As the UK creeps ever closer to the 2030 ban on the sale of new petrol and diesel cars, the number of traditional vehicles on the road will dwindle. But with that comes the opportunity to cash in on increasingly rare motors and potential classics.
Analysing official UK data for 10,115 car models licensed in the UK since 2014, Vanarama calculated the change in the number of models on the road by 2022, and used the figures to predict how many will be around by 2030.
With over 1,000 models estimated to have only 500 or less examples left on the road by then, your run-around could quickly become a lucrative investment.
Research Estimates The Ford Ka As The UK’s Rarest Car In 2030
Suffering a 96% drop in numbers over the last eight years, our research highlights the second-gen Ford Ka as the rarest of the lot come 2030 –with only 23 models predicted to still be around.
Although rarity is no guarantee of classic status, many obscure cars become accidental antiques thanks to renewed popularity, historical significance or uniqueness. So, it may be worth holding onto the cars covered here, on the off chance they make you a pretty penny later down the line.
Just behind the Ka is the Fiat Punto 1.2 and Vauxhall Vectra LS, on 31 and 32 models respectively. Most models among the most rare are relatively recent productions, such as the Renault Megane Dynamique and the Volkswagen Polo 1.0, but some may already be knocking on the door of the exclusive classics club.
The Ford Escort Finesse, on the other hand, last left the production line more than 20 years ago. Our calculations reckon there’ll be only 46 of them kicking about eight years from now.
No Premium Models Feature Among The 20 Rarest
Only volume brands, such as Vauxhall and Renault, feature among the rarest models. Variations of the Vectra alone appear three times in the top 20.
The likes of BMW, Mercedes-Benz and Audi, however, came nowhere near – in fact, their models don’t appear any higher than 43rd.
European manufacturers also dominate the results. Even popular names like Nissan (Japan) don’t get much of a look in when it comes to specific models at the top of the table, joined by Daewoo (South Korea). Ford (USA), however, features four times – with the previously mentioned Escort, two Focus variants and the Mondeo Verona.
Vauxhall Will Be The UK’s Rarest Carmaker By 2030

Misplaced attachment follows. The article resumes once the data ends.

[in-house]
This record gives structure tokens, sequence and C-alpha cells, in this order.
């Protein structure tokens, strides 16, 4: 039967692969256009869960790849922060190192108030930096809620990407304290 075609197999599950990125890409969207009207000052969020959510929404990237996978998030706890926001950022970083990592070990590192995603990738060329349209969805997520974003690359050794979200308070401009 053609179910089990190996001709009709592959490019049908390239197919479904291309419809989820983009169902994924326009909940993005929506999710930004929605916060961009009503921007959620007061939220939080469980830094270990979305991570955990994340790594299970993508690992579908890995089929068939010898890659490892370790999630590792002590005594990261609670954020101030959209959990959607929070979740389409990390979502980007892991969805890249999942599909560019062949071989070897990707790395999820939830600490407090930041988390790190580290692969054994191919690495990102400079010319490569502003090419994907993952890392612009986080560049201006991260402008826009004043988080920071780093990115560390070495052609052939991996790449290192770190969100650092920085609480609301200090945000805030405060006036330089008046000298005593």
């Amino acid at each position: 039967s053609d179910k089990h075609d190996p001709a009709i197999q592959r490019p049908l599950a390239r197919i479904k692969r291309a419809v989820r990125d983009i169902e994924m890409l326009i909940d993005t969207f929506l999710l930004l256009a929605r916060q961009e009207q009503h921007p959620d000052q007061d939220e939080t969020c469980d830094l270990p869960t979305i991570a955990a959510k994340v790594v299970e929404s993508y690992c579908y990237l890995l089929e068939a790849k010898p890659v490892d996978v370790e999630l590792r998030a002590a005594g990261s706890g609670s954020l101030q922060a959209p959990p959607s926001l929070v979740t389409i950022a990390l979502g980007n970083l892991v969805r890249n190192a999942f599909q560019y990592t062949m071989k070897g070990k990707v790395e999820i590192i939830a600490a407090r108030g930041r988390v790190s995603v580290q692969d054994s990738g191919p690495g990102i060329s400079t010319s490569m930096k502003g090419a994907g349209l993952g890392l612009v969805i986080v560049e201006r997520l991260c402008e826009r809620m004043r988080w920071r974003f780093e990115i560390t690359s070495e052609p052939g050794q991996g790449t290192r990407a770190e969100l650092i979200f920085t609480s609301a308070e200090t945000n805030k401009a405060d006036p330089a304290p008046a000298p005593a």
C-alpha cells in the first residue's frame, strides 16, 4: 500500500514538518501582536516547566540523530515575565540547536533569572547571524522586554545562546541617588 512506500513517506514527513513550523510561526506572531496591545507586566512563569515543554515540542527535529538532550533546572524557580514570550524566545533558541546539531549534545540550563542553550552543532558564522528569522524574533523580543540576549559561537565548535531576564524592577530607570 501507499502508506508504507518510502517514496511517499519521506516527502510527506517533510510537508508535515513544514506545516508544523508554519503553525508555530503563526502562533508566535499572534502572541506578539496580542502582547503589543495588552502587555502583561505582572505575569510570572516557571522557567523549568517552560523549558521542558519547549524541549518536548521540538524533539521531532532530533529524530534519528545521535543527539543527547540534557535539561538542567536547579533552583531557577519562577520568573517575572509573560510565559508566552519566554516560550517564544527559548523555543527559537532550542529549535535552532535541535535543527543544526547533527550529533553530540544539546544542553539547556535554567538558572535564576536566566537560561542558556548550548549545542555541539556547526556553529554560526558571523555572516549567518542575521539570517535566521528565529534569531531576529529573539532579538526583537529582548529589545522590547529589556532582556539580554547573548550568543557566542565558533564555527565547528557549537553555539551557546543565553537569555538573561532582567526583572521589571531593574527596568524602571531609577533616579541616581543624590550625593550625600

Of the 100 rarest models, Vauxhall accounts for 18 – almost one fifth. That’s perhaps unsurprising considering the brand’s strong links with British motoring, first selling cars over a century ago in 1903.
Just behind is French manufacturer Renault with 17 models among the 100 rarest, and then Ford on 12. Peugeot and Citroen complete the five rarest makers, making a promising case for owners of French motors.
Motorists with a Megane on the drive should be special attention, as six versions of the model can be found in the top 50 rarest cars.
The Premium Names Perform Better At Manufacturer Level
Although no premium brands feature among the rarest cars, a few popped up at manufacturer level. German maker BMW makes the top ten, with three models, followed by compatriots Audi (two) and Merc (two).
Land Rover just makes the list with one model – the Freelander GS.
There’s a much more international spread here, though, with only 13 of the 23 rarest manufacturers being brand associated with European markets. Asian marques are also well represented – through Nissan, Toyota, Honda, Kia, Hyundai, Daewoo, Mazda, Suzuki and Mitsubishi.
Eight years of official DVLA data on vehicles licensed in the UK, spanning 2014-2022, was analysed for changes in numbers. The percentage changes were then applied to current figures to predict how many models will remain in 2030 (when new sales of petrol and diesel cars will be banned), and thus which will be the rarest around.
To exclude brand-new models and those already deemed rare, models with less 500 examples on the road currently were excluded from the research. In all, 10,115 specific car models were analysed.